Imagine living near a factory. Everyday, you breathe the fumes. You hear the noise as part of your regular background. You share the roads with the trucks. The lights come in your windows at night. Each day, you’re exposed to stressors. The acute effects are subtle and prolonged, but over time, you may notice that you have difficulty breathing on especially humid days, feel greater stress than before, or have difficulty sleeping. You may slowly develop health problems brought on by environmental toxins. The factory is an opponent, and it’s attacking you daily, whether you realize it or not.

Exposure to a less-than-perfect environment is part of the social compact. Without retreating to hermitage, we can’t fully avoid or block the attacks of many of our social opponents. We can only recognize them and negotiate as effective a defense as circumstances allow.

A few specific actions that might be considered non-martial seigyo:

  • Wear comfortable shoes - Your shoes protect your feet, cushion your joints, and govern your gait, which in turn has important biomechanical effects throughout your body. Quality footwear can help ensure healthy movement patterns and structural balance.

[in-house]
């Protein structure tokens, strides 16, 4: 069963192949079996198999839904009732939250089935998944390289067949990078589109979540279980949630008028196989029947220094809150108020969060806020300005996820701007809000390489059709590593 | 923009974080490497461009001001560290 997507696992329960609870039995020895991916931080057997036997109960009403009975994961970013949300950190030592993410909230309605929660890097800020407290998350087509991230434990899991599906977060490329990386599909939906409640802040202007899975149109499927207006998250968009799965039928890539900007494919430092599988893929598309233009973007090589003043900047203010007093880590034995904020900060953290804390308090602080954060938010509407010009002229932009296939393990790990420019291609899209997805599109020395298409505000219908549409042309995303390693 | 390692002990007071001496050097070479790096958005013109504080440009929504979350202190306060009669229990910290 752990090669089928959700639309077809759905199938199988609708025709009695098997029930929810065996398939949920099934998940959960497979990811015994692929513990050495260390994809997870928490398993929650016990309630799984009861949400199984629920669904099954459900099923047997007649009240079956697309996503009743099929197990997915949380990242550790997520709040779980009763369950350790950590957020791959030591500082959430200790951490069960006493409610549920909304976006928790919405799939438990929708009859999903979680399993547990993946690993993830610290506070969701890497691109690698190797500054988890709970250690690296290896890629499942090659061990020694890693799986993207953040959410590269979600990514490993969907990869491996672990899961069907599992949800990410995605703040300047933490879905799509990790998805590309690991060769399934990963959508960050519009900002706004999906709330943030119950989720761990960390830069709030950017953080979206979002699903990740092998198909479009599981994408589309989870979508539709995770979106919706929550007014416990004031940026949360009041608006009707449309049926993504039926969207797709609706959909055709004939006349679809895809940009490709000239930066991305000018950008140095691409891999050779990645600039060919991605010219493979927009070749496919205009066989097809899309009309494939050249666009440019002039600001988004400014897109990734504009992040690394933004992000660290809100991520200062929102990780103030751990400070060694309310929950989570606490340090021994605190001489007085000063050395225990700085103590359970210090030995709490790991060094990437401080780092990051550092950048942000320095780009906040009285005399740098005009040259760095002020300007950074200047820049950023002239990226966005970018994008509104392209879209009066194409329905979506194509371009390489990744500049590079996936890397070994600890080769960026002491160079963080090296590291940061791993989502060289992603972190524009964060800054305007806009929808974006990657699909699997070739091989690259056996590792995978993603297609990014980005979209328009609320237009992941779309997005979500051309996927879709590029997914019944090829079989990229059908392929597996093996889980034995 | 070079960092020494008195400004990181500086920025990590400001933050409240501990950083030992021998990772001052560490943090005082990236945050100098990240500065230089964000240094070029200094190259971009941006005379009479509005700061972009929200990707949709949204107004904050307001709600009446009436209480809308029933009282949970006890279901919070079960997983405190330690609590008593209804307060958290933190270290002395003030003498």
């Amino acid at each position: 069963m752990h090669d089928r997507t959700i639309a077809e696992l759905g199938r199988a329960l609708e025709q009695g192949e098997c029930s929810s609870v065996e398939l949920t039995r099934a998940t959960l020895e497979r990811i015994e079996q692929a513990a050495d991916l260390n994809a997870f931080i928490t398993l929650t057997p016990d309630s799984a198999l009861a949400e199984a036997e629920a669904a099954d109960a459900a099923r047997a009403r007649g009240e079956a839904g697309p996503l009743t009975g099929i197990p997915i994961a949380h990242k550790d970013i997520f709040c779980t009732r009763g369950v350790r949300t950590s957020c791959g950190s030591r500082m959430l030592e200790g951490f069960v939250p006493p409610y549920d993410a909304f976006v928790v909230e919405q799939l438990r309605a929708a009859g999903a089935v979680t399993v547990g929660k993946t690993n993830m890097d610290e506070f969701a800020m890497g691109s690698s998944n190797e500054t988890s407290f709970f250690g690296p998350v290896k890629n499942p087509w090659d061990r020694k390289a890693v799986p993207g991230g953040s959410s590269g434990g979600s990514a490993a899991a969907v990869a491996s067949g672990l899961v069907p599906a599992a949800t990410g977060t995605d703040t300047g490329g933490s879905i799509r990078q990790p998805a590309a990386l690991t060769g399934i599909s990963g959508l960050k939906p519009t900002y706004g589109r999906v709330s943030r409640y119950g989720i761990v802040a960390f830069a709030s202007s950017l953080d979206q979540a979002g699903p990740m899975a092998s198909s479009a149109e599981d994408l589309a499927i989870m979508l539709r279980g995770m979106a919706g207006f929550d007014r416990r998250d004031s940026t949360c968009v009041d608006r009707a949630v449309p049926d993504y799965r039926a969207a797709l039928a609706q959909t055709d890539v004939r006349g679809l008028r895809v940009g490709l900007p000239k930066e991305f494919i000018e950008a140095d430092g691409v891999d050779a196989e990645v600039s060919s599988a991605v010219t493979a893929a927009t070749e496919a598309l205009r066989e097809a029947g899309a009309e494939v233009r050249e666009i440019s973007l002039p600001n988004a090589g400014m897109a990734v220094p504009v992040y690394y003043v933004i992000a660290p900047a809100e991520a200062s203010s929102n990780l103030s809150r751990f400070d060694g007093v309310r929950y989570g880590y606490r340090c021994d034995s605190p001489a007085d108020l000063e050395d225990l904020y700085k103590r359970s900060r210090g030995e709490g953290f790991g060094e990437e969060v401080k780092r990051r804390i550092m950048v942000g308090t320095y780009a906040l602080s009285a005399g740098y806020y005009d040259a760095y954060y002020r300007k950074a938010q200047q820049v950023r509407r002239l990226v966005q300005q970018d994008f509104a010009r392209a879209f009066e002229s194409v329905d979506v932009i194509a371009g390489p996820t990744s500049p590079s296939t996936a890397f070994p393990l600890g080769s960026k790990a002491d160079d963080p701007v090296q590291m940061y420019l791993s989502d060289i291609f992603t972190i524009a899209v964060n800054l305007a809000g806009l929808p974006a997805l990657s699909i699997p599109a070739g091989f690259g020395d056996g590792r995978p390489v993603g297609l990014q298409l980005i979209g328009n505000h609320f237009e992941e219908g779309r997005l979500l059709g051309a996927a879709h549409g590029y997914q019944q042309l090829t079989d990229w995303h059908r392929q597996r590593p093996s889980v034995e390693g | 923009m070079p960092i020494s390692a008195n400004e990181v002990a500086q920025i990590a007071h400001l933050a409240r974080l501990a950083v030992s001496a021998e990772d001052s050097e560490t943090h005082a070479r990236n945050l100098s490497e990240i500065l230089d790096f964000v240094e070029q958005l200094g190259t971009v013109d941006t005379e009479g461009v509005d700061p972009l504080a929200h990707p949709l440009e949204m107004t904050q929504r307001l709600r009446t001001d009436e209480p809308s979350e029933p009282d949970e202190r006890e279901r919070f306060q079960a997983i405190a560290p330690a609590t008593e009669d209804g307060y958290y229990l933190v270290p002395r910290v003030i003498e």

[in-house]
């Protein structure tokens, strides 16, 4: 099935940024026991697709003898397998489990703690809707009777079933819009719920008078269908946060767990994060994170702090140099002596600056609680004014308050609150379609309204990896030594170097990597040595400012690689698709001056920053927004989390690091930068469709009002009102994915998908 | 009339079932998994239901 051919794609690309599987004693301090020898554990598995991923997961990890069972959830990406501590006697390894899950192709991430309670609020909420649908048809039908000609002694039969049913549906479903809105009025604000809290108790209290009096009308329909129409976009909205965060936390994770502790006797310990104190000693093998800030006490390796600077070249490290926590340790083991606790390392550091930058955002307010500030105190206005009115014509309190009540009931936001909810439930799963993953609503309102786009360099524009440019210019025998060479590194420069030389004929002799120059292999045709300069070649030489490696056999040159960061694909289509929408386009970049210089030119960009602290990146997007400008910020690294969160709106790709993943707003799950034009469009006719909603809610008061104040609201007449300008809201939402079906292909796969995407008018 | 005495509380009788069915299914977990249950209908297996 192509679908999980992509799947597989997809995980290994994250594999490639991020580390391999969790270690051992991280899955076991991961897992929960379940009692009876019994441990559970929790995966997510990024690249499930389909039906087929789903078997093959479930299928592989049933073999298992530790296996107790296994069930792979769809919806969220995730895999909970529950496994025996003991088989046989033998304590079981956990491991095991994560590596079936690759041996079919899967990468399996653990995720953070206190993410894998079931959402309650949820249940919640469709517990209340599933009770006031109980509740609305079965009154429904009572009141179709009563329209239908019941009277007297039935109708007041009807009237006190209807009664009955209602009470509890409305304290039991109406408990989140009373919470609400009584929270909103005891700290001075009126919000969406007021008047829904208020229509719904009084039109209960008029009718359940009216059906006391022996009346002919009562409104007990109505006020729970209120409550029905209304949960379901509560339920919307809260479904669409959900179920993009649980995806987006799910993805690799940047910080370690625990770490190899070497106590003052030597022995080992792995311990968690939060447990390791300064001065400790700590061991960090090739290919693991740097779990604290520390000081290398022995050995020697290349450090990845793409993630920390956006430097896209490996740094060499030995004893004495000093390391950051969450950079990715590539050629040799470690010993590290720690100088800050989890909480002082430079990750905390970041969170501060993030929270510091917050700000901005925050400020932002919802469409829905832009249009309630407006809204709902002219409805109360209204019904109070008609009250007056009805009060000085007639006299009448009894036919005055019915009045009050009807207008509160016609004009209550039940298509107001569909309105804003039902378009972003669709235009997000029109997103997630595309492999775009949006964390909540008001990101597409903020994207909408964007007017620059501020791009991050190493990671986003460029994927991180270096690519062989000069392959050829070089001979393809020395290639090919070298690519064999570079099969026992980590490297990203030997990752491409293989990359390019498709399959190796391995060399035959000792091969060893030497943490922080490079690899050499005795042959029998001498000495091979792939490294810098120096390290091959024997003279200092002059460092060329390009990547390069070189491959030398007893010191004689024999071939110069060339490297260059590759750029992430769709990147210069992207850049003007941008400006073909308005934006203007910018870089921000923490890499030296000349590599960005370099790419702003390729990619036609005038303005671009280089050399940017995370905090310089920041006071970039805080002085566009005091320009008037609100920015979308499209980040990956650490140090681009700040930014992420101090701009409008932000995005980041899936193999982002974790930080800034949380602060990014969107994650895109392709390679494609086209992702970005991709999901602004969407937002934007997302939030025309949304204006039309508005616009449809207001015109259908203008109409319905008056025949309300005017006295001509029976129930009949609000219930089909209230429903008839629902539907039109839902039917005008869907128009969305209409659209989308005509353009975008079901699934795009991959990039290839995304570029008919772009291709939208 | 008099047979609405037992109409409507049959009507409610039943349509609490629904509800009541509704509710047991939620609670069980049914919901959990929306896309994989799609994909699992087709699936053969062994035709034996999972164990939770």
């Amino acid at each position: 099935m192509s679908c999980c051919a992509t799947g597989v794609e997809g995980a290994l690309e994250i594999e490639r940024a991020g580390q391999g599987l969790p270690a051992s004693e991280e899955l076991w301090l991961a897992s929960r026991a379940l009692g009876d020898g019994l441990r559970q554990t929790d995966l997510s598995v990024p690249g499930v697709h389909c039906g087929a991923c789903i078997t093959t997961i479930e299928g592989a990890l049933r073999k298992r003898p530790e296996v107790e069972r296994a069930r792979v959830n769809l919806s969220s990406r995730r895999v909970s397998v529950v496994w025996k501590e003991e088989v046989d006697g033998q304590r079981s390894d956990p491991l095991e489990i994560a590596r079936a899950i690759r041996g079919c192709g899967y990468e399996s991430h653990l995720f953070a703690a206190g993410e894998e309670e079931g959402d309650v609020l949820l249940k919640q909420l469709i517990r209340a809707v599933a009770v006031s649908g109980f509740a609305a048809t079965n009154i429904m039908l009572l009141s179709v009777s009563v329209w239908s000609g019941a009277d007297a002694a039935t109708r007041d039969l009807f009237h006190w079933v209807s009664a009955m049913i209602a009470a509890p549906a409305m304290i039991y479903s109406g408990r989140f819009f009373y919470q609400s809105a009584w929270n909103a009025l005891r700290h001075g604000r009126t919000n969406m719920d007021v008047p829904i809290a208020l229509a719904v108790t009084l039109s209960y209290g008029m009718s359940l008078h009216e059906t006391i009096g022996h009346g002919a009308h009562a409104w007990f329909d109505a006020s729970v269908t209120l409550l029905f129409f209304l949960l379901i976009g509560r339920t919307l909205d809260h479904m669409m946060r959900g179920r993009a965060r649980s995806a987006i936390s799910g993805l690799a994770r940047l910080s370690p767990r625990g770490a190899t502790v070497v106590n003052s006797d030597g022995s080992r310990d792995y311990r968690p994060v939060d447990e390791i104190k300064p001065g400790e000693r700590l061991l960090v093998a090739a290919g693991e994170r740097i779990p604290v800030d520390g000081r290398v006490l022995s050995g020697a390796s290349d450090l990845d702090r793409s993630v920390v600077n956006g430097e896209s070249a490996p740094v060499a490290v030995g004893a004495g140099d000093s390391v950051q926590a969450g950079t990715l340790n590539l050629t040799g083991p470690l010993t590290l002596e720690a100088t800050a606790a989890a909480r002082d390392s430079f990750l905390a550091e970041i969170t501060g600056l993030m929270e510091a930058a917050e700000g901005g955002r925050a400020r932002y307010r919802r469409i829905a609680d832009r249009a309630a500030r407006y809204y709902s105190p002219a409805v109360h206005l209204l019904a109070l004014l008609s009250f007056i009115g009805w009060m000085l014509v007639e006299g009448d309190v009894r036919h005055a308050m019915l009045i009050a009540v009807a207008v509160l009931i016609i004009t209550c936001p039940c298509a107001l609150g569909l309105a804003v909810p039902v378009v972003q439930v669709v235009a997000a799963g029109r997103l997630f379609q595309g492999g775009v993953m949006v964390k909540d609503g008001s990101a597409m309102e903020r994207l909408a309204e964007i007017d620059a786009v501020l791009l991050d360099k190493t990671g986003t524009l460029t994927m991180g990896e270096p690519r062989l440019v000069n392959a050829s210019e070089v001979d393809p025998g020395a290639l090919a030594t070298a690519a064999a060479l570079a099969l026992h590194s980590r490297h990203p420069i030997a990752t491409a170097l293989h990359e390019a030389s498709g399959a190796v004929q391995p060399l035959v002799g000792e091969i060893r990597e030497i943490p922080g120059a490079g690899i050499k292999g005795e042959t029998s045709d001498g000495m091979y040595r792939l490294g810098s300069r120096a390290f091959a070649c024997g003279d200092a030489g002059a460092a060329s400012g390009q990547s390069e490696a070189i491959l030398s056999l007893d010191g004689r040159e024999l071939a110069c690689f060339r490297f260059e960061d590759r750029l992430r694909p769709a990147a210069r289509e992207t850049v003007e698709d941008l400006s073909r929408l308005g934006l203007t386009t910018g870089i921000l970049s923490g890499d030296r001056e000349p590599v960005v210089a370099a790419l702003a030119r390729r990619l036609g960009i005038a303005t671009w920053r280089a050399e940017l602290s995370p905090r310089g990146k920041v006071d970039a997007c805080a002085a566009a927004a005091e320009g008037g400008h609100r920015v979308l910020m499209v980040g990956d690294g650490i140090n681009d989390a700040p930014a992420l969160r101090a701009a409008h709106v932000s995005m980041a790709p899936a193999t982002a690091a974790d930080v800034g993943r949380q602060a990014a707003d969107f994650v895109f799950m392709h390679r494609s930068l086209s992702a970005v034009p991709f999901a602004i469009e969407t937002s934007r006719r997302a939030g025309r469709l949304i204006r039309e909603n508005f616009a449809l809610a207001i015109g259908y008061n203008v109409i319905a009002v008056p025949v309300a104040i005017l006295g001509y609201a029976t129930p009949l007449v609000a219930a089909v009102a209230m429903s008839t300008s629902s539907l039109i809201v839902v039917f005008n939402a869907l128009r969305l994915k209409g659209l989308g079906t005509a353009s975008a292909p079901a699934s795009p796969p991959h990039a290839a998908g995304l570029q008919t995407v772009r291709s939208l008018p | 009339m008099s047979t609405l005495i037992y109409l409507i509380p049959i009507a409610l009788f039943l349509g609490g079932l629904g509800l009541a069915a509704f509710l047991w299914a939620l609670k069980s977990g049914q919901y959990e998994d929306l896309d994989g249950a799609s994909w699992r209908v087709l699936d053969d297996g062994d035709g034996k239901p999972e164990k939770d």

• Learn first aid - You can never know when you will need to care for an injury to yourself or to someone else. The basics of first aid can mean the difference between life or death, or between full recovery and disability.

  • Improve your balance - Your chances of twisting your ankle on a slippery sidewalk are thousands of times higher than your chances of being attacked by a mugger. Balance and agility will help you avoid injuries while navigating life.

  • Get insurance - In the US, most bankruptcies are due to debt from medical bills. The best defense it to be prepared with quality insurance that will cover those costs. In many countries, this isn’t something you need to worry about, but the same logic applies to things like making a will or preparing your family for what to do if you die. There’s no convenient time to do these things, but the worst time to have to think about them is when it’s already too late.

These aren’t the kinds of things we generally think of when we consider how to apply budo to modern life. That’s what makes them valuable. Martial art is about training ourselves to survive the unexpected as well as the expected. In combat, we can assume we’ll know our opponents and be vigilant to their attacks. In society, our opponents are rarely antagonistic, and their attacks are almost always subtle.